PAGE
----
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Cushman is living in Rome from 1852 to 1853 and then again from 1856 until 1870.



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Secondary Texts: Comments

Hosmer's biographer Culkin comments on Rome and its significance for Cushman and her social network: "While there had always been a concern that expatriate artists would become corrupted in Europe, now there was a sense that "expatriation was a failure of courage, even a form of treason." [Sofer, Making the "America of Art": Cultural Nationalism and Nineteenth-Century Women Writers (Ohio State UP 2005), 179] Artists could justify a temporary stay in Europe to study, but not permanent residence. […] Her contemporaries in Rome also struggled to make their way in a new world. Although Edmonia Lewis found success at the Centennial, her fortunes faded to the point that scholars have not been able to identify her death date or find her grave" (Culkin 133)

Jackson supports this idea of Italy and Rome being the center of an US-American artist community: "Italy had been attractive to American painters and sculptors since the early years of the nineteenth century and a haven for them since at least the mid-1820s, when Horatio Greenough settled in Rome to pursue his work" (78), "there was a large presence - mostly Americans, who had few facilities for study at home, but also representatives of other nationalities. They socialized as well as worked. Guidebooks for toursists pointed out artsts' studios, and they were visited and the artists commissioned by their countrymen. It was in Rome in the mid-1850s that the first generation of American female scupltors was born. Following the lead of the male sculptors, women who were interested in working in the medium gravitated to Italy, where they could get the anatomy instruction and nurde modeling denied them at home. They congregated around the Spanish Steps in Rome. [...] Overseeing the 'Marmorean flock' – acting as a kind of den mother – was the celebrated American actress Charlotte Cushman (1816-1876), who in 1852 personally brought to Rome perhaps the most gifted of the American women sculptors, young Harriet Hosmer (1830-1908). The women fared as well as the men sculptors in Rome, though they had discrimination and general derision to combat. They attracted patronage and notoriety, especially the boyish, vivacious Hosmer, with her short hair, beret, and Zouave trousers" (79-80)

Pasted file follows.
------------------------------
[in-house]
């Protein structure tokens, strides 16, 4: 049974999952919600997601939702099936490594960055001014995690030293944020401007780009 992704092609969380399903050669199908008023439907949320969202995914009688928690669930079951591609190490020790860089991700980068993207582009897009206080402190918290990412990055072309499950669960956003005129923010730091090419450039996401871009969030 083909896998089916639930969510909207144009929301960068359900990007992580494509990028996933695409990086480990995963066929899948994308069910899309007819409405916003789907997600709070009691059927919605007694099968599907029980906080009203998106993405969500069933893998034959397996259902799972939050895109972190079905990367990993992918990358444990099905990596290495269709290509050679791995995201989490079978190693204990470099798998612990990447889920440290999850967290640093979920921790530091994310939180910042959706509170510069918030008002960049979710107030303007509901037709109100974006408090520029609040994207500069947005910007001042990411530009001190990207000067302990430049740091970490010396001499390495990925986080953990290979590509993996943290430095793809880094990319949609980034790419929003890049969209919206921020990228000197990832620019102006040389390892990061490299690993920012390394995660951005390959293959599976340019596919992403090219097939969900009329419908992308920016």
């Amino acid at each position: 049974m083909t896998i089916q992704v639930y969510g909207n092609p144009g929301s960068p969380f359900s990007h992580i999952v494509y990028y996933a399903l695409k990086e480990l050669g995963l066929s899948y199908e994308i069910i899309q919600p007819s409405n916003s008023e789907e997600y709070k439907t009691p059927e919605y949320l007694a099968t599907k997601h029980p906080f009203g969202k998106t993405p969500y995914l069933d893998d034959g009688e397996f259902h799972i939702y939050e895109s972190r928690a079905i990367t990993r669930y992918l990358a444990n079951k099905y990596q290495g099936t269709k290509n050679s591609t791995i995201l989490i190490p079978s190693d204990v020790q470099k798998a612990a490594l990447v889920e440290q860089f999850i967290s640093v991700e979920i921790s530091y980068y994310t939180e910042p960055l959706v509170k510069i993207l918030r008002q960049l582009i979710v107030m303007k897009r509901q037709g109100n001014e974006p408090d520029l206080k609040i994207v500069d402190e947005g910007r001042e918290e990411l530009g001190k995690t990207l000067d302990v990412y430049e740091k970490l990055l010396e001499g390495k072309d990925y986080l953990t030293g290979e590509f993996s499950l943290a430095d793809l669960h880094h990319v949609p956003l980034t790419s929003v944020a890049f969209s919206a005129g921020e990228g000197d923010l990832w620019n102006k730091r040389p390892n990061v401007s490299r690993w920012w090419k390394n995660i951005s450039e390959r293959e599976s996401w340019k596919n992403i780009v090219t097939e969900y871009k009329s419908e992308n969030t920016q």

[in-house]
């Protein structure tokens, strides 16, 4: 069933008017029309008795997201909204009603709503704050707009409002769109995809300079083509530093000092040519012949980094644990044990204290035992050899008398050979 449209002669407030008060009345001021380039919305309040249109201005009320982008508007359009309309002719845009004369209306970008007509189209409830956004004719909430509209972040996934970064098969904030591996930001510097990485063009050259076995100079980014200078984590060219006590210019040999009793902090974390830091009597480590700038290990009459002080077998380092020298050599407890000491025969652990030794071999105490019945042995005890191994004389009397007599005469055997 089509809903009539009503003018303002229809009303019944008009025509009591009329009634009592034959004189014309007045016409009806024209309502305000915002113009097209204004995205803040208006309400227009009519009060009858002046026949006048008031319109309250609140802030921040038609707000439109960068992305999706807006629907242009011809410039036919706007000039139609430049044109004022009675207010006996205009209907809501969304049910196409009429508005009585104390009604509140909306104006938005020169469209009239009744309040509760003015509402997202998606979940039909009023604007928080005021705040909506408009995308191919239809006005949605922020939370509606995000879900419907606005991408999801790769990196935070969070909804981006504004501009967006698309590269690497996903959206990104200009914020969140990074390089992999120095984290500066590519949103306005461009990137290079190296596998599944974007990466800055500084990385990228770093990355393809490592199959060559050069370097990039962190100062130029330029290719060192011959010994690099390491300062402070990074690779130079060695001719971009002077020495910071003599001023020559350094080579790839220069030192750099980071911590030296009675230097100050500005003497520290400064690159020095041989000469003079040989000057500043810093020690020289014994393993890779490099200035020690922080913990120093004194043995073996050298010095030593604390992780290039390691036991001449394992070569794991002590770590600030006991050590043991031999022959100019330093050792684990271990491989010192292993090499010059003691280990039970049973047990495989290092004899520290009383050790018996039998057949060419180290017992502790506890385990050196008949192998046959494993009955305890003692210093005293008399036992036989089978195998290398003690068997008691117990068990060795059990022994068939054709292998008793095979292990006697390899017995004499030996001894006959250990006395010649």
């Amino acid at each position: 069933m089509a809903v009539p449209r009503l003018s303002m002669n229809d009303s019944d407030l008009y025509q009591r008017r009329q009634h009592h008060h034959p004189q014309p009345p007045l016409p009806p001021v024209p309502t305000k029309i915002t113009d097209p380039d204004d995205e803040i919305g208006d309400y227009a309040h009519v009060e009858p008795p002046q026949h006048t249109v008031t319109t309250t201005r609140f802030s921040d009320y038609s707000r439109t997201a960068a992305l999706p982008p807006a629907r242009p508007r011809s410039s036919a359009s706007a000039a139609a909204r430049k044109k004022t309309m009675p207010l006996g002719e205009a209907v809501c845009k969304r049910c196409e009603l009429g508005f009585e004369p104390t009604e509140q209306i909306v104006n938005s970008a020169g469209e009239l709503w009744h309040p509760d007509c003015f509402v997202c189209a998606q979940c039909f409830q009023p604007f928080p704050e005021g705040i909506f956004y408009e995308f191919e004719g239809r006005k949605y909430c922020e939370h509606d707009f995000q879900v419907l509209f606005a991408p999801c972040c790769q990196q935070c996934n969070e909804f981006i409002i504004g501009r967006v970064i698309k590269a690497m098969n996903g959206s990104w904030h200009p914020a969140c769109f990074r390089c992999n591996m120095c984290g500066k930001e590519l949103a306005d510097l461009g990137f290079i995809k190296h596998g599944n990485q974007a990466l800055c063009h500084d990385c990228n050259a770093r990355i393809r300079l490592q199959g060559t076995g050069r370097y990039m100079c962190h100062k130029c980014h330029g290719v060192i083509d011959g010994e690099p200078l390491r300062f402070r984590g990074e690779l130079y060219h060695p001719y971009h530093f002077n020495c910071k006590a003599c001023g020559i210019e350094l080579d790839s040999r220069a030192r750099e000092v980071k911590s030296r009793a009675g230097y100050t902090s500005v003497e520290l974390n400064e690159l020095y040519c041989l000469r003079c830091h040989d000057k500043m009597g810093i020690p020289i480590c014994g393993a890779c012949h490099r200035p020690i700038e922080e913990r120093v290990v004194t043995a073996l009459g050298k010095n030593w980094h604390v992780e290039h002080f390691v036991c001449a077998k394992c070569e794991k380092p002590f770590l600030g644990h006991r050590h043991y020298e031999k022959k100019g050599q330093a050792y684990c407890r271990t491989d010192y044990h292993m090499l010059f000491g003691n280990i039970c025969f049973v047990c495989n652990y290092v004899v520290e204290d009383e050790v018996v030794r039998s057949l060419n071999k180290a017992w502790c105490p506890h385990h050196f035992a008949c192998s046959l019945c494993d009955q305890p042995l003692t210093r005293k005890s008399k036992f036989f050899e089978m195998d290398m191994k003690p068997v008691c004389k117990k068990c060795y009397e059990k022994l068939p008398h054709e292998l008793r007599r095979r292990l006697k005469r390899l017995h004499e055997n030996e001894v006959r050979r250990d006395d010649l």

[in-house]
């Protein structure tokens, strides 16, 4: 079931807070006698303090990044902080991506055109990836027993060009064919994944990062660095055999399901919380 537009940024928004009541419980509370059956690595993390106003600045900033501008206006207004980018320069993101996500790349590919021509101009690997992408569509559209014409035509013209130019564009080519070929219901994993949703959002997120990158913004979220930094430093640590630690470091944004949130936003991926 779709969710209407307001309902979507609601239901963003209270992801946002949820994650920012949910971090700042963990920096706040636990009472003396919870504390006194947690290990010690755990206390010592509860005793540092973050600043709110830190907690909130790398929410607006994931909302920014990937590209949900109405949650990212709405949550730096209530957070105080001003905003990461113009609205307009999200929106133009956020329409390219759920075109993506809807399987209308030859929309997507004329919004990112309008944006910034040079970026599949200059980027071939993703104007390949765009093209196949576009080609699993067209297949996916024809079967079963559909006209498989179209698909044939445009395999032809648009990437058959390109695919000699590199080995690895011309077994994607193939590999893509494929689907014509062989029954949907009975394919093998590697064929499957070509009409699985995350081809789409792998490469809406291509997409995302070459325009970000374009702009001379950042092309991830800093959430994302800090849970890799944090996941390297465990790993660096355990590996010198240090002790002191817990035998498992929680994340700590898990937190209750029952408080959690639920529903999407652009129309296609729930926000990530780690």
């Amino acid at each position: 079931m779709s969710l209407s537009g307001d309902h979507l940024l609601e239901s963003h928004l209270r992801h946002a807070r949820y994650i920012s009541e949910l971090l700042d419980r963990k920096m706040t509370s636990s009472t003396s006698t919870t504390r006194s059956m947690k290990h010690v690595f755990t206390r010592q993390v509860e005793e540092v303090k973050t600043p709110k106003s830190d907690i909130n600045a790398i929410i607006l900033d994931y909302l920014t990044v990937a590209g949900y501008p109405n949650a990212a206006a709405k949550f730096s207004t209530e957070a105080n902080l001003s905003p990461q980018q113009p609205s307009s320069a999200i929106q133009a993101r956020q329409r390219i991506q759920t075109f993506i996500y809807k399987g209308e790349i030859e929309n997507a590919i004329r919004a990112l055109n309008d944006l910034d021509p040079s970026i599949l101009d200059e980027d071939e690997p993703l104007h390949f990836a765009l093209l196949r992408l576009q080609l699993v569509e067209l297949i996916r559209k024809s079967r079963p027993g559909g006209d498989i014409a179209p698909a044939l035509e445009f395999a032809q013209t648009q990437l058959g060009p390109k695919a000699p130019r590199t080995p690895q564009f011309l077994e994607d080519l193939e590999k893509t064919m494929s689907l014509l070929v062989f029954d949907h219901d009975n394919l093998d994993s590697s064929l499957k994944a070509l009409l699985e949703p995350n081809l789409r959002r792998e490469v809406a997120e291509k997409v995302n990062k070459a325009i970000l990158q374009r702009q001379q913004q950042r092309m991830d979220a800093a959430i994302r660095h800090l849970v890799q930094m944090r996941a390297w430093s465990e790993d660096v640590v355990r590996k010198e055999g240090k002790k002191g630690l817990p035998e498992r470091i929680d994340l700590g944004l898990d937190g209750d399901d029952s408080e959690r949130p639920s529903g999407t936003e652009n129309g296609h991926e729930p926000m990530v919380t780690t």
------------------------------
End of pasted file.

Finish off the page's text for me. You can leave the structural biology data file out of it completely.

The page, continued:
Pier Paolo Racioppi (2018) argues that Rome constituted a source of inspiration for sculptures that were sold to the North American elite who visited Rome (113). The seclusion of US American artists resulted from a lack of expatriate professional institutions such as the Villa Medici (French), Villa Malta (German), and Palazzo Venezia (Austrian) consituted; additionally, the US Americans lacked integration into local professional networks such as the Società degli Amatori e Cultori, which is why the US American artists largely relied on foreign reports and informal, oral publicity by their customers and compatriots (Racioppi 123-125).

"America's first great actress, Charlotte Cushman, played a central role in the creation of a network of expatriated American women artists in Italy in the 1850s, 60s, and 70s" (Parrott 305)

Based on Dabaki's Sisterhood of Sculptors, Racioppi calls Cushman "la matriaca di questa colonia" (115).

Parrott wrote an interesting article about Cushman's 'networking' in Italy:
  • "Expatriated American women artists knew that the details of their lives were of even more of interest to their observers than was their art" (305)
  • "Almost every American woman artist or writer who worked for an extended period of time in Italy was called at some point in the American press an "American Corinne" or a "Hilda" or both. As soon as this was accomplished she became a cultural redeemer, a woman who showed hby her moral purity, inspiration and creativity, American cultural excellence." (Parrott 311)
  • "peculiar and advantageous status of American native daughters, […] they hoped to forge for the American actress a new social situation of respectability ad influence. […] Cushman was positively lionized" (Parrott 315) 
  • "Her charisma depended on the independence from men she zealously maintained throughout her own career and the devoted, warm, familial environment she offered her women friends in Rome. She urged them to perceive of themselves as a group, to meet each other's personal as well as professional needs. Instead of marrying, Cushman formed a series of long-ter, relationships with women. Although there was always one special friend to whom she remained faithful and devoted, there were many others who surrounded her and for whom she repeatedly intervened professionally and personally" (Parrott 319)
  • "In addition, Cushman helped American men in Rome, especially John Rollin Tilton, perhaps because he was the brother-in-law of Emma Stebbins. She urged Wayman Crow's daughter Emma to use her privileged social position in Saint Louis to find purchasers for Tilton's paintings" (Parrott 331)

Pier Paolo Racioppi observes that US American artists lacked professional networks (and venues) compared to other expatriate artist communities living in Rome. Artists like Hosmer, Story, and Stebbins made a living by selling to US American visitors in Rome. Their status and work was mostly promoted by US Americans (Racioppi 125).

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“Rome,” Archival Gossip Collection, accessed June 16, 2024,

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